Launched in September 2016, the IFI Player is a virtual viewing room where audiences from across the globe can instantly access the rich collections housed in the IFI Irish Film Archive. The IFI Irish Film Archive collection spans 1897 to the present day, and the most important social, political and historical events of the last century are represented, enabling us to explore our cultural identity and connect with the past.The IFI Player is home to over 900 videos, you can browse and discover a wide range of movies, newsreels, travelogues, animations, feature films, public information films and documentaries, reflecting all aspects of indigenous amateur and professional production.
In conjunction with the Buildings of Ireland Charitable Trust, The Irish Architectural Archive will be delivering a short online lecture series exploring aspects of the two most recently published volumes in the Buildings of Ireland series, Central Leinster: Kildare, Laois and Offaly, by Dr Andrew Tierney (2019) and Cork City and County by Frank Keohane(2020). More information available here.
There will also be an opportunity to visit the exhibition Summarising Cities: European Squares and their Histories. Drone pictures by Cătălin D. Constantin recently installed in the first floor rooms of 45 Merrion Square. See here for more information.
For Heritage Week 2020, check out "Dead Time. Unlocking the Diary of Olive Pakenham Mahon, 1914", a ten minute audio/visual piece. Created and produced by actress Anne-Marie O'Sullivan of Enchanted Croí Theatre Company, and archivist Martin Fagan, Strokestown Park House / National Famine Museum, and the result of an ongoing collaboration between archivist and actress, it can be viewed here.
Louth County Council archives have made three projects available for this year's Heritage Week: County Louth School Archive Collections project featuring school collections donated to the archive; The Great Northern Railway Online Exhibition, a Cross Border archives project; and The Big House in County Louth Story Box.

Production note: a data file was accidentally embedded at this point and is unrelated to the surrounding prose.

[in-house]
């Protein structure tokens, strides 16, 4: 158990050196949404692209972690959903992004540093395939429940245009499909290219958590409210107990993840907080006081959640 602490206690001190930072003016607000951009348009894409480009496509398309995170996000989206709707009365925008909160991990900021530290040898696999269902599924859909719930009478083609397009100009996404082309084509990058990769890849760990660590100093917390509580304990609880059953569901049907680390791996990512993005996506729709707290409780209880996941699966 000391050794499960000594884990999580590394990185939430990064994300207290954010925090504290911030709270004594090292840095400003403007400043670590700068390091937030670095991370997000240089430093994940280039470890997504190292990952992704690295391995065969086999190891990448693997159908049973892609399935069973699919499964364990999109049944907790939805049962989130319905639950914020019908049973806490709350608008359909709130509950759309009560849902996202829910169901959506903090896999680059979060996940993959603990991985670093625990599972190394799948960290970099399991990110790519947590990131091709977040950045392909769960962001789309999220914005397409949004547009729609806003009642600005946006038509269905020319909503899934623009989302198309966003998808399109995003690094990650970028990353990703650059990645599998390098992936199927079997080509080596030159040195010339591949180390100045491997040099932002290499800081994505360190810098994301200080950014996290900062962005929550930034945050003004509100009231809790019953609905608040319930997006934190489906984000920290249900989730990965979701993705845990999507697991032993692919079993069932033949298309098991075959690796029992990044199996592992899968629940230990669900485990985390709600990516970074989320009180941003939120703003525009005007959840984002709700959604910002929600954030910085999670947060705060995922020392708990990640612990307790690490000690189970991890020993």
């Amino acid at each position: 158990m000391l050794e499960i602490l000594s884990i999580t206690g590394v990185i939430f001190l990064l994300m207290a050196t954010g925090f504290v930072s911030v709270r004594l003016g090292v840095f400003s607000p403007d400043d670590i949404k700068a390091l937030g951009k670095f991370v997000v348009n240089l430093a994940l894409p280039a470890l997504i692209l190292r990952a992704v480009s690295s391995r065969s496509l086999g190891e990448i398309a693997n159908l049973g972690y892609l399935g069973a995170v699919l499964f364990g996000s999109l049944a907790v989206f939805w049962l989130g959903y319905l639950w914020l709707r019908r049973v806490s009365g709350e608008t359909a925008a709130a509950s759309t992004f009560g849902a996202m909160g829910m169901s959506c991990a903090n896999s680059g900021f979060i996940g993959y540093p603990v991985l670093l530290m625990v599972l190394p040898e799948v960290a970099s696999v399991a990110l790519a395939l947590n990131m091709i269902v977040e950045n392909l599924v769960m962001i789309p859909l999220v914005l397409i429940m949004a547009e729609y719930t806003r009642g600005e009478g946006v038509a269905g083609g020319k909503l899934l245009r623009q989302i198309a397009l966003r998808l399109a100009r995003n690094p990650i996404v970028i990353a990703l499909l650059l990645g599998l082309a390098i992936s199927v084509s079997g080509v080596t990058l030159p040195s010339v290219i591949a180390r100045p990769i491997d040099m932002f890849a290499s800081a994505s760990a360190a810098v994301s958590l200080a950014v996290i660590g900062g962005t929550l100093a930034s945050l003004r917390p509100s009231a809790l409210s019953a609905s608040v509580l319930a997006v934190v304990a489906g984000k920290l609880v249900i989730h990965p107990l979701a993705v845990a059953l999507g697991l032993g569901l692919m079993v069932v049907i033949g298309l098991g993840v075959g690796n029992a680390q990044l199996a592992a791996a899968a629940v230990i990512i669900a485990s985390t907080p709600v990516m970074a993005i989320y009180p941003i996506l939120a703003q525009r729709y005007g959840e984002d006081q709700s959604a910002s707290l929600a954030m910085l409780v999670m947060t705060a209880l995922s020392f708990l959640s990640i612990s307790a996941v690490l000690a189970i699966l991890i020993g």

The Oireachtas Library has recently added two sets of digital archives to its online heritage collections, in time for Heritage Week.
The first is a collection of parliamentary bills from 1922 to 1996. The collection gives a fascinating view into the process of law-making in the Irish parliament throughout the 20th century. The second collection consists of the Dublin Gazette dating from 1750 to 1800. These publications were digitised a number of years ago as large bound volumes but have now been relaunched in the more user-friendly format of individual issues. Both collections can be viewed here.
Discover the Women on Walls collection at RCSI University of Medicine and Health Sciences online via RSCI's social media channels throughout National Heritage Week. From 17th - 21st August, RCSI will create a virtual exhibition showcasing highlights from the collection, providing a platform to celebrate their contributions and raise the visibility of the role of women in healthcare. RCSI Library are putting together some exciting games and activities inspired by the project, to keep all ages entertained. (Watch out for their colouring competition and some fun trivia questions on social media over the week!)
They will end the week with a virtual tour of RCSI, welcoming the public into the college from the comfort of their own homes.
A full programme of events can be viewed here.
If you are planning an event for Heritage week which relates to the Archive Sector, and wish to have it listed here, please contact
ARA Ireland Communications Officer Niamh Ní Charra at firstname.lastname@example.org